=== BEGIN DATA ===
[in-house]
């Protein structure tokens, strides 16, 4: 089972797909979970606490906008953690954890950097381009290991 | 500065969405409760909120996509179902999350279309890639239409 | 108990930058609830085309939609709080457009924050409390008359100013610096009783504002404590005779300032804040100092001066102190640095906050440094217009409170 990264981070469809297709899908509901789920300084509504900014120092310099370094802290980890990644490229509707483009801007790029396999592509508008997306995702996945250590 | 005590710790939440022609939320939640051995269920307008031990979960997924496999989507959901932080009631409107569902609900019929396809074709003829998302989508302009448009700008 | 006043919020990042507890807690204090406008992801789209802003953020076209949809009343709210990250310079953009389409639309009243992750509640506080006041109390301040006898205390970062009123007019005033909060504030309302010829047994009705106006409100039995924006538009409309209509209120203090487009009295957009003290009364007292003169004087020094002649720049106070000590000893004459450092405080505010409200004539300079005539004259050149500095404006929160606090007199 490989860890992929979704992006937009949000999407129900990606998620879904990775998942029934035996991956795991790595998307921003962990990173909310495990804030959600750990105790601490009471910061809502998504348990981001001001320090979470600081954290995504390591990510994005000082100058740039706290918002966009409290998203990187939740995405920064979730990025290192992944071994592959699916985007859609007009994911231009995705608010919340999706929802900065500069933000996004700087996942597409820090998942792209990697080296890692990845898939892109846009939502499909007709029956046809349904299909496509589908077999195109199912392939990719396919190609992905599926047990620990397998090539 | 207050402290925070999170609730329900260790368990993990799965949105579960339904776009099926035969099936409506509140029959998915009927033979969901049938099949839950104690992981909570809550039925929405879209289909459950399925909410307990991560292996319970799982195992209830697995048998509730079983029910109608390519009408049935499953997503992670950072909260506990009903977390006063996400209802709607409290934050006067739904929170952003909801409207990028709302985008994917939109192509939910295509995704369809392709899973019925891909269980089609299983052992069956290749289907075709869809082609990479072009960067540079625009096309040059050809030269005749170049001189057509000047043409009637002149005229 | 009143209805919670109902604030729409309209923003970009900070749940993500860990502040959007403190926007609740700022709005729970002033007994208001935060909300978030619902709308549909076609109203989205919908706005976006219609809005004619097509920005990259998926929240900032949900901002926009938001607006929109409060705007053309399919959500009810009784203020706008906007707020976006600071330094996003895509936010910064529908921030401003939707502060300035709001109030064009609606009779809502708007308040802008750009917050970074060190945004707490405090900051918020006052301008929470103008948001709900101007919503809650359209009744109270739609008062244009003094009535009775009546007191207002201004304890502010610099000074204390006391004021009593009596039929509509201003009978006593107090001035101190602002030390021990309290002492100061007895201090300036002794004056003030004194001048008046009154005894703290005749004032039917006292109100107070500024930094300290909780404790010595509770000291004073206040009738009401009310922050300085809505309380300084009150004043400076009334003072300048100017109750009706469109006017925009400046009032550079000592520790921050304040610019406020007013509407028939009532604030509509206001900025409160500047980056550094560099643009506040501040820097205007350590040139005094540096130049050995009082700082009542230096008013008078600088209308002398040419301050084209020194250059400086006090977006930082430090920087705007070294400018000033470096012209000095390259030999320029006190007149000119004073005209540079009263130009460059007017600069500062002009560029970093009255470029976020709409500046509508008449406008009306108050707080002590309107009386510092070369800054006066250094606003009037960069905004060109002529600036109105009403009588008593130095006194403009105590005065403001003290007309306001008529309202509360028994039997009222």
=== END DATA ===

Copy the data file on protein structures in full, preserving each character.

[in-house]
């Protein structure tokens, strides 16, 4: 089972797909979970606490906008953690954890950097381009290991 | 500065969405409760909120996509179902999350279309890639239409 | 108990930058609830085309939609709080457009924050409390008359100013610096009783504002404590005779300032804040100092001066102190640095906050440094217009409170 990264981070469809297709899908509901789920300084509504900014120092310099370094802290980890990644490229509707483009801007790029396999592509508008997306995702996945250590 | 005590710790939440022609939320939640051995269920307008031990979960997924496999989507959901932080009631409107569902609900019929396809074709003829998302989508302009448009700008 | 006043919020990042507890807690204090406008992801789209802003953020076209949809009343709210990250310079953009389409639309009243992750509640506080006041109390301040006898205390970062009123007019005033909060504030309302010829047994009705106006409100039995924006538009409309209509209120203090487009009295957009003290009364007292003169004087020094002649720049106070000590000893004459450092405080505010409200004539300079005539004259050149500095404006929160606090007199 490989860890992929979704992006937009949000999407129900990606998620879904990775998942029934035996991956795991790595998307921003962990990173909310495990804030959600750990105790601490009471910061809502998504348990981001001001320090979470600081954290995504390591990510994005000082100058740039706290918002966009409290998203990187939740995405920064979730990025290192992944071994592959699916985007859609007009994911231009995705608010919340999706929802900065500069933000996004700087996942597409820090998942792209990697080296890692990845898939892109846009939502499909007709029956046809349904299909496509589908077999195109199912392939990719396919190609992905599926047990620990397998090539 | 207050402290925070999170609730329900260790368990993990799965949105579960339904776009099926035969099936409506509140029959998915009927033979969901049938099949839950104690992981909570809550039925929405879209289909459950399925909410307990991560292996319970799982195992209830697995048998509730079983029910109608390519009408049935499953997503992670950072909260506990009903977390006063996400209802709607409290934050006067739904929170952003909801409207990028709302985008994917939109192509939910295509995704369809392709899973019925891909269980089609299983052992069956290749289907075709869809082609990479072009960067540079625009096309040059050809030269005749170049001189057509000047043409009637002149005229 | 009143209805919670109902604030729409309209923003970009900070749940993500860990502040959007403190926007609740700022709005729970002033007994208001935060909300978030619902709308549909076609109203989205919908706005976006219609809005004619097509920005990259998926929240900032949900901002926009938001607006929109409060705007053309399919959500009810009784203020706008906007707020976006600071330094996003895509936010910064529908921030401003939707502060300035709001109030064009609606009779809502708007308040802008750009917050970074060190945004707490405090900051918020006052301008929470103008948001709900101007919503809650359209009744109270739609008062244009003094009535009775009546007191207002201004304890502010610099000074204390006391004021009593009596039929509509201003009978006593107090001035101190602002030390021990309290002492100061007895201090300036002794004056003030004194001048008046009154005894703290005749004032039917006292109100107070500024930094300290909780404790010595509770000291004073206040009738009401009310922050300085809505309380300084009150004043400076009334003072300048100017109750009706469109006017925009400046009032550079000592520790921050304040610019406020007013509407028939009532604030509509206001900025409160500047980056550094560099643009506040501040820097205007350590040139005094540096130049050995009082700082009542230096008013008078600088209308002398040419301050084209020194250059400086006090977006930082430090920087705007070294400018000033470096012209000095390259030999320029006190007149000119004073005209540079009263130009460059007017600069500062002009560029970093009255470029976020709409500046509508008449406008009306108050707080002590309107009386510092070369800054006066250094606003009037960069905004060109002529600036109105009403009588008593130095006194403009105590005065403001003290007309306001008529309202509360028994039997009222």